Large, one-time events (sporting events, music festivals, mega-conferences, etc.) draw big crowds, and local industry – restaurant industry included – can experience a healthy burst of activity.
On Sunday the NFL Super Bowl, the single most watched sporting event in the US, was held in the small city a few miles northwest of Phoenix: Glendale, Arizona. Nearly 80,000 tickets sold, so Glendale and the greater Phoenix area experienced a healthy influx of people from all around the country. And with sky-high high ticket prices, many assume these Super Bowl attendees were ready to open up their wallets and spend in local bars, restaurants, and hotels.
Debates surface from time to time over how much events like the Super Bowl or World Cup contribute to local economies, positively or negatively. Given that OpenTables has a unique window into local dining activity, we thought it’d be interesting to size up just how much business is actually driven to local restaurants as a result of hosting the Super Bowl.
In order to do so, we created a local industry growth index using the same approach we have for years at OpenTable (an index over 100 indicates industry expansion, and an index under 100 indicates industry contraction), looking at each day in 2015, up through last Sunday. While daily restaurant numbers can be noisy (unexpected inclement weather is a common industry foe), but it is still a useful way to spot burgeoning trends.
In any case, at a quick glance, daily industry data highlights a significant, positive expansion trend in the days leading up to the big game:
Index equivalent to 100 indicates no meaningful expansion or contraction. An index significantly above 100 indicates expansion. Phoenix restaurants enjoyed a nice tailwind in the last week of January.
The industry index in the Phoenix Metro suggests that 25% of all reservations made were incremental to the metro in the week leading up to the Super Bowl. On individual days – particularly the day before the actual game – more than 50% of the reservations made in the Phoenix metro area were incremental to the city.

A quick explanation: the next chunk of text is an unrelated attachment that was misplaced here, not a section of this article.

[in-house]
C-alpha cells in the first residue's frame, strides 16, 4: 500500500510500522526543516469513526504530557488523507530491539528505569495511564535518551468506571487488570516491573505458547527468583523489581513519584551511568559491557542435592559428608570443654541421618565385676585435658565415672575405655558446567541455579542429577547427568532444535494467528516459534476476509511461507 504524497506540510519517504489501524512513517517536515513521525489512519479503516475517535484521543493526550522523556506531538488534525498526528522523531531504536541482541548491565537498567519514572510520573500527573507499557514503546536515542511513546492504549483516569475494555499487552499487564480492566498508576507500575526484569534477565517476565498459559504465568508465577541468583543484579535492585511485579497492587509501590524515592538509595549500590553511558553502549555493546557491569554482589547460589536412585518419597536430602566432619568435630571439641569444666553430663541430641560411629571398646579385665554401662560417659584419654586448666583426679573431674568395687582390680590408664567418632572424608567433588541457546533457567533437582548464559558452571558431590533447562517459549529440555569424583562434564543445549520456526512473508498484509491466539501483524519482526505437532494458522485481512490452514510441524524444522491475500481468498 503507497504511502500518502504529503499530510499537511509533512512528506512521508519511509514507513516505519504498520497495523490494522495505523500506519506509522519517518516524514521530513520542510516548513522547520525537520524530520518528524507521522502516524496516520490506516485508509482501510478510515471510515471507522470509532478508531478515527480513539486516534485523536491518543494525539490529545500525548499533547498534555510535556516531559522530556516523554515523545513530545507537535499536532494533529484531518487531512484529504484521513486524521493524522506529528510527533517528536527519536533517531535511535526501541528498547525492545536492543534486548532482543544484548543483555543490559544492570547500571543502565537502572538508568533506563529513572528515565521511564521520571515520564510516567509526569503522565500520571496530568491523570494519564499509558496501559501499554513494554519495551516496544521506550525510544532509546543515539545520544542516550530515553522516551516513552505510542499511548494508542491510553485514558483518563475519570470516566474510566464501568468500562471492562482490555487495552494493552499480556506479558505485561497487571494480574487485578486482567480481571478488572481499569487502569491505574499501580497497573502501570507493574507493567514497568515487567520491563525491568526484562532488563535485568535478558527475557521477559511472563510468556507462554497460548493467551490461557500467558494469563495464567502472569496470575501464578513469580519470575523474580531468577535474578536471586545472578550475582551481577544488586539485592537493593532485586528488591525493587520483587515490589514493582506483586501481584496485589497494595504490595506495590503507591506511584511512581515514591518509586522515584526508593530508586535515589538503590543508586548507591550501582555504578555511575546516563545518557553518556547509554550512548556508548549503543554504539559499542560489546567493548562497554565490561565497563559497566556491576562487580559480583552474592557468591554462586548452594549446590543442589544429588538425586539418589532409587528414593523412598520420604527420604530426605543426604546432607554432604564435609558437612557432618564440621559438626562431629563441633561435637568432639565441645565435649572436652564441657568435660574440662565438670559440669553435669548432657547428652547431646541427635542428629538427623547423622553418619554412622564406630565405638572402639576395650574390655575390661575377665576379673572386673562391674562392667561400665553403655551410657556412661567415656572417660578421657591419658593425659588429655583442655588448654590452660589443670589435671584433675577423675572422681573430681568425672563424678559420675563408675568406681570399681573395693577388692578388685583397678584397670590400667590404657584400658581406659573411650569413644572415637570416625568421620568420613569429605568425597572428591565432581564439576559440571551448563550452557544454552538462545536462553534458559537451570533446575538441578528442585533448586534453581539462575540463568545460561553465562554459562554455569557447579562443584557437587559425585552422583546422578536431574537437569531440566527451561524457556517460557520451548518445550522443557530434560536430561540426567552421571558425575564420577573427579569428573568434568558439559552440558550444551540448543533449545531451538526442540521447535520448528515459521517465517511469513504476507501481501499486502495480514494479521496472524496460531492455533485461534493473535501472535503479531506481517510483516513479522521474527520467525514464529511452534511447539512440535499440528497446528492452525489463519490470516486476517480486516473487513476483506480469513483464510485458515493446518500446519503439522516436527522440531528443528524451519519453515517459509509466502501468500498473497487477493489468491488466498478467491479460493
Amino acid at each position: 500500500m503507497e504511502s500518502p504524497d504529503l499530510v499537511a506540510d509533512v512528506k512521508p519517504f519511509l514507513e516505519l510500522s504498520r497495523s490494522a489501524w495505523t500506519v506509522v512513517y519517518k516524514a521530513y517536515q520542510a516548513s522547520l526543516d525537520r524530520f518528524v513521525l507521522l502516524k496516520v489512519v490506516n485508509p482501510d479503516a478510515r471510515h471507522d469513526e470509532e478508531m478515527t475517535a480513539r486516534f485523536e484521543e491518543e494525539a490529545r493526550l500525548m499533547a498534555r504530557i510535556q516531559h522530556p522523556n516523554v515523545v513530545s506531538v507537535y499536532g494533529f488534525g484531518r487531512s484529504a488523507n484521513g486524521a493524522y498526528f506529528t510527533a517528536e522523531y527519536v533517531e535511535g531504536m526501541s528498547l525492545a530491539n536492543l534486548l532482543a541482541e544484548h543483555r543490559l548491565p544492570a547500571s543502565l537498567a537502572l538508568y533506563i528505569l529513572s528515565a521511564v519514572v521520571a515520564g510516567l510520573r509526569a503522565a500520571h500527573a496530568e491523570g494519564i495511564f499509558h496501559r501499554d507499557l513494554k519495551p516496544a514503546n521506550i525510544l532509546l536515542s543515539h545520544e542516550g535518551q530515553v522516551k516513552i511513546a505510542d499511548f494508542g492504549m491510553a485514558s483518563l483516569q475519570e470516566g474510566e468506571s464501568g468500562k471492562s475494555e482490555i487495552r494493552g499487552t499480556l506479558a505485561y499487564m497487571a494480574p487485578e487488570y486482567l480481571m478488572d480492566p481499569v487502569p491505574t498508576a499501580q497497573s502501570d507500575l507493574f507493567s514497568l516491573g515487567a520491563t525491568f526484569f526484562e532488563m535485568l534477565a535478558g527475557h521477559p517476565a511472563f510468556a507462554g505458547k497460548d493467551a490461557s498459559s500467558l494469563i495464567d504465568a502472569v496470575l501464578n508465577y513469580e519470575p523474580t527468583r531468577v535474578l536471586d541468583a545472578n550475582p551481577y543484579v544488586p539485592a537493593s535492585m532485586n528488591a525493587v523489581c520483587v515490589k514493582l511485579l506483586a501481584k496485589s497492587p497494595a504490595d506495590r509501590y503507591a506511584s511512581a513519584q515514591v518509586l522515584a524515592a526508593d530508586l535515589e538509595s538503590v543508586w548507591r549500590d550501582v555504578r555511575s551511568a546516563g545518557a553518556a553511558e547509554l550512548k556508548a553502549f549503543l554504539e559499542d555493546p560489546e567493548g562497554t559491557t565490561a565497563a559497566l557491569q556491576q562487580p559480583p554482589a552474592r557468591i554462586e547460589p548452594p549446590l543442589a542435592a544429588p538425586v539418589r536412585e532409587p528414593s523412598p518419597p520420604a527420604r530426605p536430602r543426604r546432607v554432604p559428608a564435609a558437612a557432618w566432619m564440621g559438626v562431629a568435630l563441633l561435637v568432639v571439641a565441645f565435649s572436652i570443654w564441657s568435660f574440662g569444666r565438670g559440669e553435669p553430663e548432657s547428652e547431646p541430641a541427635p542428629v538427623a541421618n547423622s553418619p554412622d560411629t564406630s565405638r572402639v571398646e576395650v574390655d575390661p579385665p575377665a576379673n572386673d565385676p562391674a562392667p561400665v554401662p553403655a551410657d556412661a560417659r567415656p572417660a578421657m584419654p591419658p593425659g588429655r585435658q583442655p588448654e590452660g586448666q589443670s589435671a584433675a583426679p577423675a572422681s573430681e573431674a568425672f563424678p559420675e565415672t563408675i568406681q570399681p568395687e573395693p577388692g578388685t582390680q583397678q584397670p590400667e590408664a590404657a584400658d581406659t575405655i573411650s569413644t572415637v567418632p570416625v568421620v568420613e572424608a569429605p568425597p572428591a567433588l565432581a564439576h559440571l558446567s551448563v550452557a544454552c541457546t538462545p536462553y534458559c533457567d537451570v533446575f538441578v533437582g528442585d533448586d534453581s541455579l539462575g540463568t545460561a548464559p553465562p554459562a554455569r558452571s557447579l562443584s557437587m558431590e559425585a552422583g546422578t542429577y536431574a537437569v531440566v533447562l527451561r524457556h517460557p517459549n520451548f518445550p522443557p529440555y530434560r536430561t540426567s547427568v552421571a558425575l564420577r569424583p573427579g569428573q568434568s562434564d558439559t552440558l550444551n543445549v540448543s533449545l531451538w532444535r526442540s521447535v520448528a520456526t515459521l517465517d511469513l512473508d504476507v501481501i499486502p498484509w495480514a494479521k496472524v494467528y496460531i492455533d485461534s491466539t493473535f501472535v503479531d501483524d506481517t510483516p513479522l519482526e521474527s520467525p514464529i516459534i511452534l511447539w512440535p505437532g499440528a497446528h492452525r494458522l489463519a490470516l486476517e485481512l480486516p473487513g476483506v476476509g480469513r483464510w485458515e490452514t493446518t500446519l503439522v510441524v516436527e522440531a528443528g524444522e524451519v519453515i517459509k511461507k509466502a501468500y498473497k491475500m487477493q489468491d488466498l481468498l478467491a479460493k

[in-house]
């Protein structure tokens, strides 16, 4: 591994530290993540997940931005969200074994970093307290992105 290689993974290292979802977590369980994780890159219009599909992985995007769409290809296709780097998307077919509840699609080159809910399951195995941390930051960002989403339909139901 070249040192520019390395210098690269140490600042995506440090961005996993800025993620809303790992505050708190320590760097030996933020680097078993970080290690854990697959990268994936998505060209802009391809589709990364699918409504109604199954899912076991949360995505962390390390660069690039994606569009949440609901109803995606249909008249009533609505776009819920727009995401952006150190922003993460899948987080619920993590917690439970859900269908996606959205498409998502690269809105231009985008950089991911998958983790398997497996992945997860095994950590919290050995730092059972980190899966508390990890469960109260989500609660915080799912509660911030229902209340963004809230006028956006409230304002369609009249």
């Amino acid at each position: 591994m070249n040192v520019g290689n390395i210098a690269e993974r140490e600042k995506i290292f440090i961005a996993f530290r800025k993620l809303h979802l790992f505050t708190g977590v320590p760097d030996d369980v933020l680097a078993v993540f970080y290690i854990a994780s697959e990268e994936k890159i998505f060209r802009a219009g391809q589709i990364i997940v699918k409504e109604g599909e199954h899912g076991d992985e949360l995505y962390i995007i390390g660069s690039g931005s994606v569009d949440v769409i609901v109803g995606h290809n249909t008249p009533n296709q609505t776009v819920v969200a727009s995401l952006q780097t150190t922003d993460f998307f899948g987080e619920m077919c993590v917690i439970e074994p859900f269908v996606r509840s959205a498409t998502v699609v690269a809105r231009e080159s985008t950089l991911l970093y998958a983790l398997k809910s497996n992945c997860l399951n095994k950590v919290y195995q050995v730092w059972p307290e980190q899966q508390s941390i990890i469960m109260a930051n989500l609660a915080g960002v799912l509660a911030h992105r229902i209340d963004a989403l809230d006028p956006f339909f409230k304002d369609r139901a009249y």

Boon for Phoenix; bust elsewhere
While it was a boon to Glendale, Phoenix and the surrounding cities leading up to game time, the reality is, with nearly 115 Million or so tuning into watch the game, interest in dining out during the actual game is quite low. Not surprisingly, far fewer people were dining or planning upcoming nights out while New England and Seattle were on the field.
For a quick & dirty comparison, we looked at restaurant website traffic on Super Bowl Sunday vs. prior Sundays. Once the day is in full swing restaurant website traffic drops well below typical Sunday trends, and by 3 PM, seemingly all attention is turned toward getting to the party or actually watching the game if you’re on the west coast.
Beyond NFL’s Super Bowl, this phenomenon – boon to local industry – surfaces relatively frequently. For instance, SXSW brings in tens of thousands of out-of-town diners to Austin each year. Growth in Austin during that time frame is big, and about 50% of the reservation volume during SXSW is coming from people that are out-of-town diners (visiting from another metro). If you’re curious, the SXSW out-of-town-diner most commonly hails from New York, San Francisco, LA and other parts of Texas.
It’s not exactly productive to think through all the ways one can capitalize on the Super Bowl. Most restaurateurs will never see it hosted in their city. But, most cities have events. Big ones. Most cities have sporting teams, tourist seasons, reasons people come and go. And, if you’re prepared (like Jean-Georges Vongerichten was for the recent New England blizzards), you can make the best of them.
Header image from Elvert Barnes